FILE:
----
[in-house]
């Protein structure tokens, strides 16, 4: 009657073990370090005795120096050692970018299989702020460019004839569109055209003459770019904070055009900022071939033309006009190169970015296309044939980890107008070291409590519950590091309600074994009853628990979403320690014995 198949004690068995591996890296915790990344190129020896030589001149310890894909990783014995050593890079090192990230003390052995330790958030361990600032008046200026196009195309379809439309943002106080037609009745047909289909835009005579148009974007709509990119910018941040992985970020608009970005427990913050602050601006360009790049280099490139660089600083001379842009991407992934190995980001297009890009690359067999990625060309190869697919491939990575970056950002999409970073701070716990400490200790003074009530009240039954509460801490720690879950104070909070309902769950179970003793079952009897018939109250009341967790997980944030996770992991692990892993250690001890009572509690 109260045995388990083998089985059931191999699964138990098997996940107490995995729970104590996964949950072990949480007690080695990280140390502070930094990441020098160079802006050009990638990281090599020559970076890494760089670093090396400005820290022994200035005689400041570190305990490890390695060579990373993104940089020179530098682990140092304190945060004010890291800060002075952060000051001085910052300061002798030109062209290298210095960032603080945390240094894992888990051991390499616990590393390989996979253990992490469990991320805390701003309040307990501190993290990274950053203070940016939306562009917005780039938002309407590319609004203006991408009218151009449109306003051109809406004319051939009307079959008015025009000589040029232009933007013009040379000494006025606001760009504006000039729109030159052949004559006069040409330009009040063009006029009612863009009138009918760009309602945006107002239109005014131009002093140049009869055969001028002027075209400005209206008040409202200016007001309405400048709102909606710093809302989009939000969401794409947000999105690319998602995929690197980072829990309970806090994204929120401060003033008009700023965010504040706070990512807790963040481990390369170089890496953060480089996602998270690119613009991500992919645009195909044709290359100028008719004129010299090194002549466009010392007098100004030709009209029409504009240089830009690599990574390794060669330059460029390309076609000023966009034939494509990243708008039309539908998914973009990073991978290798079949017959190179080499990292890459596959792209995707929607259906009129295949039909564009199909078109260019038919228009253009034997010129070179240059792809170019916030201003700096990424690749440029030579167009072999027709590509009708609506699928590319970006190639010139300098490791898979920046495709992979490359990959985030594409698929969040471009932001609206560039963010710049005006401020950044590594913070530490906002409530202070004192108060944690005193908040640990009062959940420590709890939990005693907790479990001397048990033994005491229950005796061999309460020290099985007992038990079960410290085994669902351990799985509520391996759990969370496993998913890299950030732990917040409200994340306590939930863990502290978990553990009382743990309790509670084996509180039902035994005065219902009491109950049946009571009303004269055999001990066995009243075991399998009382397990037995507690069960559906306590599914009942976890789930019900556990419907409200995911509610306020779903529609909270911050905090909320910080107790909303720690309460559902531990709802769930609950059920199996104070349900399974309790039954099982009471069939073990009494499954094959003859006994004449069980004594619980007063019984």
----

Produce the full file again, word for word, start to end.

[in-house]
């Protein structure tokens, strides 16, 4: 009657073990370090005795120096050692970018299989702020460019004839569109055209003459770019904070055009900022071939033309006009190169970015296309044939980890107008070291409590519950590091309600074994009853628990979403320690014995 198949004690068995591996890296915790990344190129020896030589001149310890894909990783014995050593890079090192990230003390052995330790958030361990600032008046200026196009195309379809439309943002106080037609009745047909289909835009005579148009974007709509990119910018941040992985970020608009970005427990913050602050601006360009790049280099490139660089600083001379842009991407992934190995980001297009890009690359067999990625060309190869697919491939990575970056950002999409970073701070716990400490200790003074009530009240039954509460801490720690879950104070909070309902769950179970003793079952009897018939109250009341967790997980944030996770992991692990892993250690001890009572509690 109260045995388990083998089985059931191999699964138990098997996940107490995995729970104590996964949950072990949480007690080695990280140390502070930094990441020098160079802006050009990638990281090599020559970076890494760089670093090396400005820290022994200035005689400041570190305990490890390695060579990373993104940089020179530098682990140092304190945060004010890291800060002075952060000051001085910052300061002798030109062209290298210095960032603080945390240094894992888990051991390499616990590393390989996979253990992490469990991320805390701003309040307990501190993290990274950053203070940016939306562009917005780039938002309407590319609004203006991408009218151009449109306003051109809406004319051939009307079959008015025009000589040029232009933007013009040379000494006025606001760009504006000039729109030159052949004559006069040409330009009040063009006029009612863009009138009918760009309602945006107002239109005014131009002093140049009869055969001028002027075209400005209206008040409202200016007001309405400048709102909606710093809302989009939000969401794409947000999105690319998602995929690197980072829990309970806090994204929120401060003033008009700023965010504040706070990512807790963040481990390369170089890496953060480089996602998270690119613009991500992919645009195909044709290359100028008719004129010299090194002549466009010392007098100004030709009209029409504009240089830009690599990574390794060669330059460029390309076609000023966009034939494509990243708008039309539908998914973009990073991978290798079949017959190179080499990292890459596959792209995707929607259906009129295949039909564009199909078109260019038919228009253009034997010129070179240059792809170019916030201003700096990424690749440029030579167009072999027709590509009708609506699928590319970006190639010139300098490791898979920046495709992979490359990959985030594409698929969040471009932001609206560039963010710049005006401020950044590594913070530490906002409530202070004192108060944690005193908040640990009062959940420590709890939990005693907790479990001397048990033994005491229950005796061999309460020290099985007992038990079960410290085994669902351990799985509520391996759990969370496993998913890299950030732990917040409200994340306590939930863990502290978990553990009382743990309790509670084996509180039902035994005065219902009491109950049946009571009303004269055999001990066995009243075991399998009382397990037995507690069960559906306590599914009942976890789930019900556990419907409200995911509610306020779903529609909270911050905090909320910080107790909303720690309460559902531990709802769930609950059920199996104070349900399974309790039954099982009471069939073990009494499954094959003859006994004449069980004594619980007063019984």